The New Mid-Life: Overcoming a low libido in mid-life

Rebecca Eckler on why increasing a woman’s sex drive isn’t as simple as popping a pill


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The solution to a lack of libido doesn't come in pill form.

There’s no better time than the new year to get your engines revving. Especially your sexual engine. Approximately 40 per cent of Canadian women in the new mid-life are affected by, or will be affected by, “low libido.”

This is not the case for me (yet?), but it was certainly interesting to walk into Apotheca, on Spadina Road, to ask the pharmacist, “Do you have something natural like a Viagra for females?”

It was fun to chat about female libido or, in many cases, lack of libido with the pharmacist, who pointed me to a shelf of natural vitamins for something called “FemMED Libido.”

Unfortunately, when it comes to sex drive, it seems that everything is way more complicated for women than it is for men.

First, there is no female pill equivalent to Viagra. And it really is because we females are complex and complicated.

“In regard to getting a female Viagra pill approved,” says Dr. Sheryl Brown of the Genesis Professional Group Inc., “measuring desire/sexual function in females is more complicated than measuring erectile dysfunction in men.”

Viagra, for men, works by increasing the chemical that causes an increased blood flow to the penis. In turn, erectile dysfunction is improved for many men.

“Testosterone is the hormone of desire,” explains Dr. Brown.

It impacts both males and females greatly. When she has a patient with a low libido, she often prescribes small dosages of testosterone cream. 

“I value this hormone for its effects on improving mood, relieving fatigue and irritability, decreasing aches and pains, honing muscle tone and preventing thin, dry skin that comes with the aging process,” she says.

Unlike male erectile dysfunction (ED), female sexual dysfunction (FSD) is actually a “collection of disorders.” (How complicated are we?)

Possibilities for low female sex drive include experiencing a decrease in hormones, which includes a combination of estrogen, progesterone, testosterone, DHEA and thyroid hormone.

“Further, our brain’s neurotransmitters — dopamine, norepinephrine and serotonin — also affect sexual function, and the stress hormone cortisol will also lower testosterone,” Dr. Brown says.

It’s so confusing, I’m left wondering how women have any libido at all.

Dr. Brown says enhancing a woman’s sexual function requires a small fraction of testosterone compared to men.

“For women, the tiny dose of testosterone can be applied to the groin area or just above the clitoris.”

The testosterone will work quickly in this way and is often prescribed to be applied two to three times a week.

The female pharmacist at Apotheca says that women come in asking for natural ways to get into the mood and even come back to tell her how it worked.

“You’d be surprised what I hear in here. Sometimes having oysters is just not enough,” she jokes.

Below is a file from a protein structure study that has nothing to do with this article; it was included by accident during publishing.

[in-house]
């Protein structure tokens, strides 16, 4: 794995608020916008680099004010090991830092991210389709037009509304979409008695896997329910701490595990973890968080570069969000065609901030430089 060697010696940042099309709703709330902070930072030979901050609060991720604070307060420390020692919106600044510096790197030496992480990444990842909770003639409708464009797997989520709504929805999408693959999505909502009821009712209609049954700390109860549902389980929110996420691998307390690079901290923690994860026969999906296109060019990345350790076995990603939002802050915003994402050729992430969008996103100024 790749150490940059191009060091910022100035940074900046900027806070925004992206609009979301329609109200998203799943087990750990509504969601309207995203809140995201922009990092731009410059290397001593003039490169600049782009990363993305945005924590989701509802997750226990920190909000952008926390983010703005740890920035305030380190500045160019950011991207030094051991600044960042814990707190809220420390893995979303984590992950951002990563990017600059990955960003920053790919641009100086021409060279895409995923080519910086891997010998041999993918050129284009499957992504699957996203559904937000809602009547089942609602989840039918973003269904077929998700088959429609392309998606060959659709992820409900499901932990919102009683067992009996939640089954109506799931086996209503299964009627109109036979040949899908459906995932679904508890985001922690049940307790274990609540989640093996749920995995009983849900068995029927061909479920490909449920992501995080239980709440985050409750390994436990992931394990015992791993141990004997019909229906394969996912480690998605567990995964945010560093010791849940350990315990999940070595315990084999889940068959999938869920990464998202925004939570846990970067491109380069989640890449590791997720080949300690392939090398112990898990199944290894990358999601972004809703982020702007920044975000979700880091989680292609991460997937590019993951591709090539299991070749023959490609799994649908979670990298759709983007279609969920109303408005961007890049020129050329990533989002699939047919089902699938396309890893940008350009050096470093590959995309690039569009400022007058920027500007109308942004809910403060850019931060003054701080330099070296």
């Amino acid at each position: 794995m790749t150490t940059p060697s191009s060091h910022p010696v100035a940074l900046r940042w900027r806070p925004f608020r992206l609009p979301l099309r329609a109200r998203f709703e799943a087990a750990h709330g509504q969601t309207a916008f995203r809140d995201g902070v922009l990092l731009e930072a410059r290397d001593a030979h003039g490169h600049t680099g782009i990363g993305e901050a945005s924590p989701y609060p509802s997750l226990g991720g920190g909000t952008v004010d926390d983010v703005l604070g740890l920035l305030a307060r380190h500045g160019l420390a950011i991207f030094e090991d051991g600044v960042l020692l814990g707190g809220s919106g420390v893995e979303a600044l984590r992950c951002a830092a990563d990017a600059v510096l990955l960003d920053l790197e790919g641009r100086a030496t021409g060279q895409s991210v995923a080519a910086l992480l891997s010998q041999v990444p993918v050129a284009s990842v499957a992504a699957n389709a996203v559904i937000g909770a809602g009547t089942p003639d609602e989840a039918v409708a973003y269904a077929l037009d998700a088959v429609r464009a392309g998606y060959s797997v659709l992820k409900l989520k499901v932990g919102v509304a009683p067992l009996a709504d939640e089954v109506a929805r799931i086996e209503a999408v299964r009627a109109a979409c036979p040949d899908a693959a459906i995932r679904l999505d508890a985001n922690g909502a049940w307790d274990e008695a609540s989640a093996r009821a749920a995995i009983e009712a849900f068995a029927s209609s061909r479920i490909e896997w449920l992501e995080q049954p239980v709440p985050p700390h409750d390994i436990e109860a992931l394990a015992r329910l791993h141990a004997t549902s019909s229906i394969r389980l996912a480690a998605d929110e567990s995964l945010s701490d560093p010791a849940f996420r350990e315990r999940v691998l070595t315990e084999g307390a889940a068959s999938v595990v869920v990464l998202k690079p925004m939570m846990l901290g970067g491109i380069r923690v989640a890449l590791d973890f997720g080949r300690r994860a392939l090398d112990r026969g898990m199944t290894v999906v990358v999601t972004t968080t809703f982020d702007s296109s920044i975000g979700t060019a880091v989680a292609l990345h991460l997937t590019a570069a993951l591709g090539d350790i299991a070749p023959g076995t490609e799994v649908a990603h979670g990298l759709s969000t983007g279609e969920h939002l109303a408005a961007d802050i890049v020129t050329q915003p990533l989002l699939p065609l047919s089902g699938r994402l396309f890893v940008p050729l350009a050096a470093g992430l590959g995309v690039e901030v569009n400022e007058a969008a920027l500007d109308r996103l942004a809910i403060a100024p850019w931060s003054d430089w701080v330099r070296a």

In fact, they are sold out of FemMED Libido, which leaves me wondering just how many women in Forest Hill are working on their renewed sex drive.

FemMED Libido is a source of eight ingredients, including several herbs for female sex drive, among them panax ginseng and L-arginine, which the pharmacist tells me is also known as “scream cream.” How could you not love that? (I so want to go and ask a doctor for “scream cream.”)

Female sexual response is complex (as are our minds). Many factors influence a woman’s sexual desire, like stress.

“Women’s desire for sex is more complicated in that many women want numerous aspects of the relationship to be affiliative before they will have much desire,” says Dr. Brown. “With emotional or relationship problems, a woman’s interest in sex often wanes, and intimacy in many women involves complex emotional factors. A pill that ignites libido wouldn’t necessarily resolve fundamental underlying marital discord.”

Jen Kirsch, a relationship expert, agrees: “Once a woman targets what the potential issues are behind why her desire is lacking, only then will she be able to make room for improvement.”

Kirsch also says it’s important to discuss your lack of libido with your partner in a casual manner and to avoid using a blaming tone.

“It should come up when things are going good and you’re chatting. Just be like, ‘When was the last time we were intimate together?’ in a playful tone.”

I didn’t try the testosterone cream (but at least I know that “scream cream” is out there). 

I didn’t even try FemMED Libido, because it can take weeks for it to actually start working (unlike Viagra for males), and so far, I’m good in the sexual department.

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Post City Magazines’ columnist Rebecca Eckler is the author of Knocked Up, Wiped!, How to Raise a Boyfriend, The Lucky Sperm Club and her latest book, The Mommy Mob.

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